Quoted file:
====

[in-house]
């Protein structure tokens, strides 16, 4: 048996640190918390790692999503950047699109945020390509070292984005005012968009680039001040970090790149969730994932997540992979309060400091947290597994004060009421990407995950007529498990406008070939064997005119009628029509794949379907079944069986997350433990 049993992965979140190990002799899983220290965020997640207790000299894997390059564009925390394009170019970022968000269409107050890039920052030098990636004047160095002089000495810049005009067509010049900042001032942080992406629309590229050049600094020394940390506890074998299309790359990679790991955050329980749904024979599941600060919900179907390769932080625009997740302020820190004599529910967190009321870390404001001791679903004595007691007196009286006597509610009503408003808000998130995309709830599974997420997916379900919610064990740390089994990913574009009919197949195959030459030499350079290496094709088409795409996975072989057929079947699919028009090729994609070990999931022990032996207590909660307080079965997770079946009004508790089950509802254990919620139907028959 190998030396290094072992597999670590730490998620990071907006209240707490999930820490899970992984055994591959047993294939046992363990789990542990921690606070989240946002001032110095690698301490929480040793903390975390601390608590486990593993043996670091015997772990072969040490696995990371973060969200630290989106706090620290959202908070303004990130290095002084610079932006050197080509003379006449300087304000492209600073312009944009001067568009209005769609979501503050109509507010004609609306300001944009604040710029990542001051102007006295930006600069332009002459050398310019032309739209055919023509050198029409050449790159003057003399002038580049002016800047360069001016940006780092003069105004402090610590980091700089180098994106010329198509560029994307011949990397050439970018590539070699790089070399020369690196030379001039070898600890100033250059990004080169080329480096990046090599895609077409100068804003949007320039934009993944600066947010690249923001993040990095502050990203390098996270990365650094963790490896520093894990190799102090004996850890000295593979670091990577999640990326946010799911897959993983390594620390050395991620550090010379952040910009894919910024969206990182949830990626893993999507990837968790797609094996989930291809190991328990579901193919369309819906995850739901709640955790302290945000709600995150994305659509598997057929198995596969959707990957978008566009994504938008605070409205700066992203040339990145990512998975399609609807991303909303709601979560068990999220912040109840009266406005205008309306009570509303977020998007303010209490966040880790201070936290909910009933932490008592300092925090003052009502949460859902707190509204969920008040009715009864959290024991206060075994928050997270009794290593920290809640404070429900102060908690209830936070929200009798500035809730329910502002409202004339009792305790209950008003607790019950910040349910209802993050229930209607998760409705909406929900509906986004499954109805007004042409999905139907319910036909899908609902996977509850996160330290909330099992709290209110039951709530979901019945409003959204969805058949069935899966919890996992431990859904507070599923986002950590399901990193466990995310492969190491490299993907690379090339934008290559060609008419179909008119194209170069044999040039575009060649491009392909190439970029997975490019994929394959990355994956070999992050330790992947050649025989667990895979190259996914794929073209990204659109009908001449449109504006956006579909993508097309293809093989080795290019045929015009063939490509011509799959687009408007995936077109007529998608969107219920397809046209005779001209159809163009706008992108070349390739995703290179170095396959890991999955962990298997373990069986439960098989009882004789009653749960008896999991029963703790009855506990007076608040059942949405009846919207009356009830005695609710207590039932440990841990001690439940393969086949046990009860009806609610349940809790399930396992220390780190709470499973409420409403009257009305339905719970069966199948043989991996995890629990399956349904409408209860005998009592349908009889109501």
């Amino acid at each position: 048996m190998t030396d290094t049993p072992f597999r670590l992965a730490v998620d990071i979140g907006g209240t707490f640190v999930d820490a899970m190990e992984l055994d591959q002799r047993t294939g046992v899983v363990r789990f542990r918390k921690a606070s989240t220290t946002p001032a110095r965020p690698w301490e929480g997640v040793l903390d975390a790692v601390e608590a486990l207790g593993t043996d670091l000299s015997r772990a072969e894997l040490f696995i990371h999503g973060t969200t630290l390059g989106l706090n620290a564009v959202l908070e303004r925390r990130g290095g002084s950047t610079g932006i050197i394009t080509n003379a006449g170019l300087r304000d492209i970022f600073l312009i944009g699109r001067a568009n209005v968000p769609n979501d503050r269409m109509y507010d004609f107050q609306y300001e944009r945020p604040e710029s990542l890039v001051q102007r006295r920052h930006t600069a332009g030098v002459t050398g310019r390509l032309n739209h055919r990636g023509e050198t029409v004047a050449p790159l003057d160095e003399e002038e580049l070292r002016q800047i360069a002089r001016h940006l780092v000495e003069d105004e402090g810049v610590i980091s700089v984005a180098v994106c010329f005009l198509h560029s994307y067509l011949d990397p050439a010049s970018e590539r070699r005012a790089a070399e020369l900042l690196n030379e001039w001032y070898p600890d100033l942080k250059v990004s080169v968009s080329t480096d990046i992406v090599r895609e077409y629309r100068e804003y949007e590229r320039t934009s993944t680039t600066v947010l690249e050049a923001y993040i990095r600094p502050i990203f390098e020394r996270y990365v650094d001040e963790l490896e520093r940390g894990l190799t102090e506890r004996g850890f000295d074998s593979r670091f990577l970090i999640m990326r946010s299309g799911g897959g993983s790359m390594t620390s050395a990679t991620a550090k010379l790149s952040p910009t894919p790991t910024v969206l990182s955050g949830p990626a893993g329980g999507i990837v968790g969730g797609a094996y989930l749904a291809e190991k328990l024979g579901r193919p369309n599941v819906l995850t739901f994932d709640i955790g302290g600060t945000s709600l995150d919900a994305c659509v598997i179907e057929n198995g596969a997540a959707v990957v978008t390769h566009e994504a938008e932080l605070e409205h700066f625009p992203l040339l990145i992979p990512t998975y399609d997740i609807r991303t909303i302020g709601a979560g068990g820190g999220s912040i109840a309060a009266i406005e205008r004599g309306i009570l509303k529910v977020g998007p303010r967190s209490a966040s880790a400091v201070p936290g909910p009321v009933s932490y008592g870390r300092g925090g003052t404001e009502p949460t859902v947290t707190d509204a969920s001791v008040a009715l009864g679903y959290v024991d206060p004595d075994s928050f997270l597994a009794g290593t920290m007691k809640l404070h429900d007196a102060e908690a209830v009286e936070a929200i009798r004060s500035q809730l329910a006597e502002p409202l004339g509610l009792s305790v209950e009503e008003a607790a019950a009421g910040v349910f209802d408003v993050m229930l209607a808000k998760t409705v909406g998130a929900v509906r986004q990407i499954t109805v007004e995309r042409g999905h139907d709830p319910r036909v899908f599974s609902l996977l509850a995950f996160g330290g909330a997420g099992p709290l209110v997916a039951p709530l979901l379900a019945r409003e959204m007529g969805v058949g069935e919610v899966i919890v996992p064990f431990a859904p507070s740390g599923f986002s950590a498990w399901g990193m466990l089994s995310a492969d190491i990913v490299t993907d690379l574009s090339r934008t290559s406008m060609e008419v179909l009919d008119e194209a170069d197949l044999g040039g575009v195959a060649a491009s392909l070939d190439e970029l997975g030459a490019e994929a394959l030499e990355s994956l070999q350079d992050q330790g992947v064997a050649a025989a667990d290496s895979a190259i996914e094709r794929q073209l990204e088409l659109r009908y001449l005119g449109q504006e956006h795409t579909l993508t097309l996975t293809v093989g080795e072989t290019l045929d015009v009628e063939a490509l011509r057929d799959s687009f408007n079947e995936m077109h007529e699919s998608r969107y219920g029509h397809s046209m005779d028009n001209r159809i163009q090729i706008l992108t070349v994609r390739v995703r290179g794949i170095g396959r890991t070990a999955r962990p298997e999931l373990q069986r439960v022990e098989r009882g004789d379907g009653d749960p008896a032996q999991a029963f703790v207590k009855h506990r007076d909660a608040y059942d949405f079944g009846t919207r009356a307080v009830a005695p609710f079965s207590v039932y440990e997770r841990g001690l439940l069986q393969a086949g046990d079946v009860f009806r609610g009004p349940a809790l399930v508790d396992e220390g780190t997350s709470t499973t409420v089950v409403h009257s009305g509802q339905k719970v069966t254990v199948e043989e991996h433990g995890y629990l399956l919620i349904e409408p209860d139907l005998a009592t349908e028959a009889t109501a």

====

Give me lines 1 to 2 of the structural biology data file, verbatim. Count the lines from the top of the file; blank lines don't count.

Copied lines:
[in-house]
């Protein structure tokens, strides 16, 4: 048996640190918390790692999503950047699109945020390509070292984005005012968009680039001040970090790149969730994932997540992979309060400091947290597994004060009421990407995950007529498990406008070939064997005119009628029509794949379907079944069986997350433990 049993992965979140190990002799899983220290965020997640207790000299894997390059564009925390394009170019970022968000269409107050890039920052030098990636004047160095002089000495810049005009067509010049900042001032942080992406629309590229050049600094020394940390506890074998299309790359990679790991955050329980749904024979599941600060919900179907390769932080625009997740302020820190004599529910967190009321870390404001001791679903004595007691007196009286006597509610009503408003808000998130995309709830599974997420997916379900919610064990740390089994990913574009009919197949195959030459030499350079290496094709088409795409996975072989057929079947699919028009090729994609070990999931022990032996207590909660307080079965997770079946009004508790089950509802254990919620139907028959 190998030396290094072992597999670590730490998620990071907006209240707490999930820490899970992984055994591959047993294939046992363990789990542990921690606070989240946002001032110095690698301490929480040793903390975390601390608590486990593993043996670091015997772990072969040490696995990371973060969200630290989106706090620290959202908070303004990130290095002084610079932006050197080509003379006449300087304000492209600073312009944009001067568009209005769609979501503050109509507010004609609306300001944009604040710029990542001051102007006295930006600069332009002459050398310019032309739209055919023509050198029409050449790159003057003399002038580049002016800047360069001016940006780092003069105004402090610590980091700089180098994106010329198509560029994307011949990397050439970018590539070699790089070399020369690196030379001039070898600890100033250059990004080169080329480096990046090599895609077409100068804003949007320039934009993944600066947010690249923001993040990095502050990203390098996270990365650094963790490896520093894990190799102090004996850890000295593979670091990577999640990326946010799911897959993983390594620390050395991620550090010379952040910009894919910024969206990182949830990626893993999507990837968790797609094996989930291809190991328990579901193919369309819906995850739901709640955790302290945000709600995150994305659509598997057929198995596969959707990957978008566009994504938008605070409205700066992203040339990145990512998975399609609807991303909303709601979560068990999220912040109840009266406005205008309306009570509303977020998007303010209490966040880790201070936290909910009933932490008592300092925090003052009502949460859902707190509204969920008040009715009864959290024991206060075994928050997270009794290593920290809640404070429900102060908690209830936070929200009798500035809730329910502002409202004339009792305790209950008003607790019950910040349910209802993050229930209607998760409705909406929900509906986004499954109805007004042409999905139907319910036909899908609902996977509850996160330290909330099992709290209110039951709530979901019945409003959204969805058949069935899966919890996992431990859904507070599923986002950590399901990193466990995310492969190491490299993907690379090339934008290559060609008419179909008119194209170069044999040039575009060649491009392909190439970029997975490019994929394959990355994956070999992050330790992947050649025989667990895979190259996914794929073209990204659109009908001449449109504006956006579909993508097309293809093989080795290019045929015009063939490509011509799959687009408007995936077109007529998608969107219920397809046209005779001209159809163009706008992108070349390739995703290179170095396959890991999955962990298997373990069986439960098989009882004789009653749960008896999991029963703790009855506990007076608040059942949405009846919207009356009830005695609710207590039932440990841990001690439940393969086949046990009860009806609610349940809790399930396992220390780190709470499973409420409403009257009305339905719970069966199948043989991996995890629990399956349904409408209860005998009592349908009889109501």